It would be great, Barrett, if you could do something like that. I've posted at least two things for other people because they can't join and have had to defend PDD several times over the last couple months because, in the words of its critics, it's not open because it won't accept new members.

H'mm, I lurk here a lot and I almost never post. Does that make me a troll?
My suggestion? When and if a bunch of us lurking trolls start an excessive amount of posting, then do something, otherwise for the most part things seem to be moderating themselves.

For (hopefully) the last time: I am not talking about PDD here.

No, Shane, you are not a troll. Neither I nor anyone else ever thought such a thing. Lurkers are not trolls.

I posted this, as I said earlier, in response to Internet trends in general. Not PDD.

I was trying to be humorous with my troll comment. Claire's comment about lurking trolls struck me as being an oxymoron.

Shane, Iwhat I meant was that there are people who lurk on various listserves and don't post anything, but lurk there to gather information for their nefarious purposes, including, but not limited to, cutting 'n pasting comments made on one listserve onto another for the purpose of mocking of or criticizing the poster. If someone just reads posts, but doesn't post himself or himself, that's cool by me, that's not what I mean when I say someone is a lurking troll. I belong to my college alumnae listserve, where people are forbidden to repeat information they read on the listserve without permission from the person who posted the information. Draconian, yes, but it provides people with some peace of mind that others won't go blabbing their business elsewhere. Don't know how effective it really is, though.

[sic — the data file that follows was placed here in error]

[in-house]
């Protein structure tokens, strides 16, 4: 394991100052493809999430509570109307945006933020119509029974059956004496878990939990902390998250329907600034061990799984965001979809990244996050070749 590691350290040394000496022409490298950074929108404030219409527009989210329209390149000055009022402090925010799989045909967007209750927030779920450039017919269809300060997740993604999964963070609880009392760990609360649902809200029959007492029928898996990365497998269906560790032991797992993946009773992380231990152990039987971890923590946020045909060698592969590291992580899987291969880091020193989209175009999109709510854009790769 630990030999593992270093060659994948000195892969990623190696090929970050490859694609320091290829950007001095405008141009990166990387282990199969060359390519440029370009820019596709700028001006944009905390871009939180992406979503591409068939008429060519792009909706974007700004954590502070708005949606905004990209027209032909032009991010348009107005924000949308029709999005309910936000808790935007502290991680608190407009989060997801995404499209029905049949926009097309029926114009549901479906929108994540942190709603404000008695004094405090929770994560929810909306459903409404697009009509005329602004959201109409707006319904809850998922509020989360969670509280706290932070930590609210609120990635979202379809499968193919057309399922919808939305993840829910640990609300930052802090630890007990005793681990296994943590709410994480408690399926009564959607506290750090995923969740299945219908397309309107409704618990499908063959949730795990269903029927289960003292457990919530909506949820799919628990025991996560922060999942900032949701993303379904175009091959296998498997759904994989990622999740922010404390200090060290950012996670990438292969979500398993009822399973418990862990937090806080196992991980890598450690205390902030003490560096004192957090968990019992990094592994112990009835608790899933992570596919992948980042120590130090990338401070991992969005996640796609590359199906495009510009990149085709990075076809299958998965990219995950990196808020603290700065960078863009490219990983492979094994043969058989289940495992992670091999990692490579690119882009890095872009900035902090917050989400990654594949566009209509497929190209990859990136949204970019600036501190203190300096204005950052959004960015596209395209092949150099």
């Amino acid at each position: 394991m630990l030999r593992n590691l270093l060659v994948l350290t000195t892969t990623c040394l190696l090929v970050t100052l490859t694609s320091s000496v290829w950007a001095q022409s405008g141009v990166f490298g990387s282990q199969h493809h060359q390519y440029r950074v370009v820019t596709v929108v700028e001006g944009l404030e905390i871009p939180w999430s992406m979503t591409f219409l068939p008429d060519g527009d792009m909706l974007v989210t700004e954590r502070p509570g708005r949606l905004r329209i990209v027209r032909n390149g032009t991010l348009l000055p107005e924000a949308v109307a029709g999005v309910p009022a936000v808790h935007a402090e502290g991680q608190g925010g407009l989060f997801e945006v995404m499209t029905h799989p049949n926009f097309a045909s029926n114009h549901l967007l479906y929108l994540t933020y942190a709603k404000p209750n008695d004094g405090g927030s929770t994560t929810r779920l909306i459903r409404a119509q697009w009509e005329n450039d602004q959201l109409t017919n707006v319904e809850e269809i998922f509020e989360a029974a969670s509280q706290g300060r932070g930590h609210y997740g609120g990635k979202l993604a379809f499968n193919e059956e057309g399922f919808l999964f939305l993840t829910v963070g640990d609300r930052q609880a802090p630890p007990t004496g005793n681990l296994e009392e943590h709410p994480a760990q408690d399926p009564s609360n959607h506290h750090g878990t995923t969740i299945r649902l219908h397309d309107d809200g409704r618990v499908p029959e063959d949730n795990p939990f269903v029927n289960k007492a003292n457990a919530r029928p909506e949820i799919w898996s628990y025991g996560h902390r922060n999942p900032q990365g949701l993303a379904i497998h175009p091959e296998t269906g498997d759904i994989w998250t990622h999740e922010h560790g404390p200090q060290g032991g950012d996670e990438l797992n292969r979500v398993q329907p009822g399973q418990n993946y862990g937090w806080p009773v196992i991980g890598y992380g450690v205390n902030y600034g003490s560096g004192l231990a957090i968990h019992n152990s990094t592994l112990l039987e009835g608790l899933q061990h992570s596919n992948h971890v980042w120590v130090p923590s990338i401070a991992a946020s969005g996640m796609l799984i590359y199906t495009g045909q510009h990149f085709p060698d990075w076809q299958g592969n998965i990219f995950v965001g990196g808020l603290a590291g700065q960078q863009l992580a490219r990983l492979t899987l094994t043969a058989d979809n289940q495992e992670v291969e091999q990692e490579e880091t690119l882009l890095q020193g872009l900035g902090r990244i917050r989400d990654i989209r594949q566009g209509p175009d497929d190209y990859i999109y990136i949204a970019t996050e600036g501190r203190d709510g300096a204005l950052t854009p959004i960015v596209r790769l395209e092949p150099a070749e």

self-governance comes also comes from familiarity. there isn't very much anonymity here as is the case with other blogs, chiefly because, we (READ: most of us...this isn't a dig on newer members) pretty much are at the very least familiar with each other on a personal level. the familiarity that we have here differs a lot from anonymity in one main area: accountability.

I say stupid shit from time to time (okay a LOT of the time)...and i can (and often do) get called on it. it'd be a lot different if nobody really knew each other...

moderators? babysitters? CAPTCHA...hell no. we're better than that. bedises, it wouldn't be PDD.